No wife and no kids equals financial freedom. Phone Post 3.0

Have you done something memorable in the last 5 years? That's the way I would look at it. If you have been able to expand your horizons by going on trips, learning new things or buying cool toys then continue to save. If all you have been doing it the reasonable responsible thing then now is the time to make memories or buy something cool. In the end you remember what you did not the things you skipped. Just make sure you are living your life not just saving for when it finally starts.

Not sure how to read thread title. Phone Post 3.0

OP do yourself a favor and keep the cash. Keep on ignoring it and stack. Cash is king, and that car will depreciate in value 10 seconds after you drive it off the lot. How about you just rent that vehicle for a week to get your enjoyment, or go on craigslist and see if you can find a desperate seller, maybe even buy last years model at half the price. No need to throw almost 100 grand away on a vehicle. Unless you got it like that of course... Phone Post 3.0

Must be nice btw you can't take it with you do have some fun cause you don't get a second round Phone Post 3.0

ltr

Take out a few grand and go somewhere you have never been. Save the rest you financially well off mofo Phone Post 3.0

onyx2002 - Have you done something memorable in the last 5 years? That's the way I would look at it. If you have been able to expand your horizons by going on trips, learning new things or buying cool toys then continue to save. If all you have been doing it the reasonable responsible thing then now is the time to make memories or buy something cool. In the end you remember what you did not the things you skipped. Just make sure you are living your life not just saving for when it finally starts.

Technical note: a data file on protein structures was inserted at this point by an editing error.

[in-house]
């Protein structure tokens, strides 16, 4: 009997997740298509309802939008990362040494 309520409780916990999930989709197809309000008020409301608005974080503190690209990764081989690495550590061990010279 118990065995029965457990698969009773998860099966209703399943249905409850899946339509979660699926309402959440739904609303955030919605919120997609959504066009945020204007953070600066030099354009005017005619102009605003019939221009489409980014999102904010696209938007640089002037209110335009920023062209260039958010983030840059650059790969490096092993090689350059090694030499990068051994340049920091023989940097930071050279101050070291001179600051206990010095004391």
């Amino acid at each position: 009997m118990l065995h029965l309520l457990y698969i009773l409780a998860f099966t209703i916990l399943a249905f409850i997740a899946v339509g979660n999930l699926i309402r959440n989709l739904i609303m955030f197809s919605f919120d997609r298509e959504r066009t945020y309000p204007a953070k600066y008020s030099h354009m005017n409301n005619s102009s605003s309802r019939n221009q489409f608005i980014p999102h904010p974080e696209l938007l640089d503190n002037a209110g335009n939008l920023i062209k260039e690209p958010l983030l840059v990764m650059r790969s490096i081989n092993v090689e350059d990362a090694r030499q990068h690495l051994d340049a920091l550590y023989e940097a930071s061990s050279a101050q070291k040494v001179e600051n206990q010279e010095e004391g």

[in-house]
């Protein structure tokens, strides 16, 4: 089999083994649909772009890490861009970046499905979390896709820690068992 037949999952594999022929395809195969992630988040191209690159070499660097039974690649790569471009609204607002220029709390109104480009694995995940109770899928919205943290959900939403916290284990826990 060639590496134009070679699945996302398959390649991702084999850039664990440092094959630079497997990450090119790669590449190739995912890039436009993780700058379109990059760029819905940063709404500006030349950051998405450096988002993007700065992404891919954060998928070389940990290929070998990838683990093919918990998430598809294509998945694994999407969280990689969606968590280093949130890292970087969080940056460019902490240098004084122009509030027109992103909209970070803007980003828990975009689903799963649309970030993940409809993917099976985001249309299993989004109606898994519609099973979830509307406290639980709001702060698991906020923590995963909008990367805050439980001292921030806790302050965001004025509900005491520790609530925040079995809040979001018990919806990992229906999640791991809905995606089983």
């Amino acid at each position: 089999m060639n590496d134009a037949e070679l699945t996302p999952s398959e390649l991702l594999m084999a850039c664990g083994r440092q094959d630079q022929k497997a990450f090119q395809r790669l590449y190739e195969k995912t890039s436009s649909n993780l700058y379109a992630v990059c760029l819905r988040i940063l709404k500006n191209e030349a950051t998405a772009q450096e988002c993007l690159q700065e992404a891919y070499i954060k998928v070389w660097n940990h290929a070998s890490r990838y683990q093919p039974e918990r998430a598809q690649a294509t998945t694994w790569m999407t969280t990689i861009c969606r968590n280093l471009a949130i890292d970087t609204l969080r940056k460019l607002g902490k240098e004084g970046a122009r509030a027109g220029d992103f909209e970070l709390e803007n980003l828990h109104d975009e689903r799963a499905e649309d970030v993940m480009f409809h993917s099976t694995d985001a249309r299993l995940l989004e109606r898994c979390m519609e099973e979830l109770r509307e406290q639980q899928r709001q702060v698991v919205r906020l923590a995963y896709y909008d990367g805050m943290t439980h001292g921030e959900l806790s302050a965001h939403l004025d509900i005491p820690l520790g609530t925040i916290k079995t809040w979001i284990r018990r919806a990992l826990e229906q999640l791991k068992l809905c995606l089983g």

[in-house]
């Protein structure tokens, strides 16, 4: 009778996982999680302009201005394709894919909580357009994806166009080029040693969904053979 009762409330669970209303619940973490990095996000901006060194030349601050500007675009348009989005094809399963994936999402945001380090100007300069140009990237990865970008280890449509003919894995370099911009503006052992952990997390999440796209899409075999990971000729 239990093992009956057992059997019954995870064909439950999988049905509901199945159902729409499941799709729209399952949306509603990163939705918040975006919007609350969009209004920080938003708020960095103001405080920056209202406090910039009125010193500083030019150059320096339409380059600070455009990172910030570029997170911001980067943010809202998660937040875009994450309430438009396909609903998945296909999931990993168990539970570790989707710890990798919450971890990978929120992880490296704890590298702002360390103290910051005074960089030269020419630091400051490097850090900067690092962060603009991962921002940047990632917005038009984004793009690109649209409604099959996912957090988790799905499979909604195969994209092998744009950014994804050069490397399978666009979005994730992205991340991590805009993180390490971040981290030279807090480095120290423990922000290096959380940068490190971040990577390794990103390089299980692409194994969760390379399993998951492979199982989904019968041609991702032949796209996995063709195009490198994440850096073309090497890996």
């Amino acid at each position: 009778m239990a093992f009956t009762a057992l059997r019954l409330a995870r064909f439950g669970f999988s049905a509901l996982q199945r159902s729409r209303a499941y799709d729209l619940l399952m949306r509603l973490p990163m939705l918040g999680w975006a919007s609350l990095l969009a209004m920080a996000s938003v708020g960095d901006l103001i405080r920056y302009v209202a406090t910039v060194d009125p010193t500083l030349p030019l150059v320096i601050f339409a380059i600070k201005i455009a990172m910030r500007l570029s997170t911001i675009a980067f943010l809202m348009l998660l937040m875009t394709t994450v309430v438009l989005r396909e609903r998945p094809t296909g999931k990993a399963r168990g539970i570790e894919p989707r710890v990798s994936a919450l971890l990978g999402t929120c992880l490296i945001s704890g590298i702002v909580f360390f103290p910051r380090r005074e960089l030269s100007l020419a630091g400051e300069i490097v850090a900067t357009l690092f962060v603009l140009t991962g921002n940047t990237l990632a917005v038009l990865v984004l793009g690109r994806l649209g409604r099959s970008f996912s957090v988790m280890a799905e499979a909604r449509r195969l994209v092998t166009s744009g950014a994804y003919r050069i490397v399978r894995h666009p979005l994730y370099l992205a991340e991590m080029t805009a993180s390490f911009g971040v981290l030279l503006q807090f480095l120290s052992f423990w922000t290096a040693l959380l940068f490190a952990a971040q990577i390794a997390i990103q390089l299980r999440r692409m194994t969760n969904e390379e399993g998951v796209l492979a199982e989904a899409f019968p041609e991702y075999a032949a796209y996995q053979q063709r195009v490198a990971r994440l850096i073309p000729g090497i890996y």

My last vacation was 9 years ago.
My only real passion is cars, so the only things I've purchased of significant value that are non-essentials have really been vehicles. My last one was my BMW M3 that I bought 3 years ago. Before that was my 68 Corvette I bought 6 years ago. Before that was the 96 Viper, 8 years ago. All bought with cash. Phone Post 3.0

KnockoutThoughts - OP do yourself a favor and keep the cash. Keep on ignoring it and stack. Cash is king, and that car will depreciate in value 10 seconds after you drive it off the lot. How about you just rent that vehicle for a week to get your enjoyment, or go on craigslist and see if you can find a desperate seller, maybe even buy last years model at half the price. No need to throw almost 100 grand away on a vehicle. Unless you got it like that of course... Phone Post 3.0
I agree that having cash reserves is important.
I guess my real question is how much is necessary?
I know this question is individualized based on income and expenses, that's why I tried to give mine, so folks could make an informed opinion.
It's not good to live paycheck to paycheck, but on the other side, what good is sitting on a huge pile of cash and never enjoying life, doing things you like, or buying things that bring you pleasure? Phone Post 3.0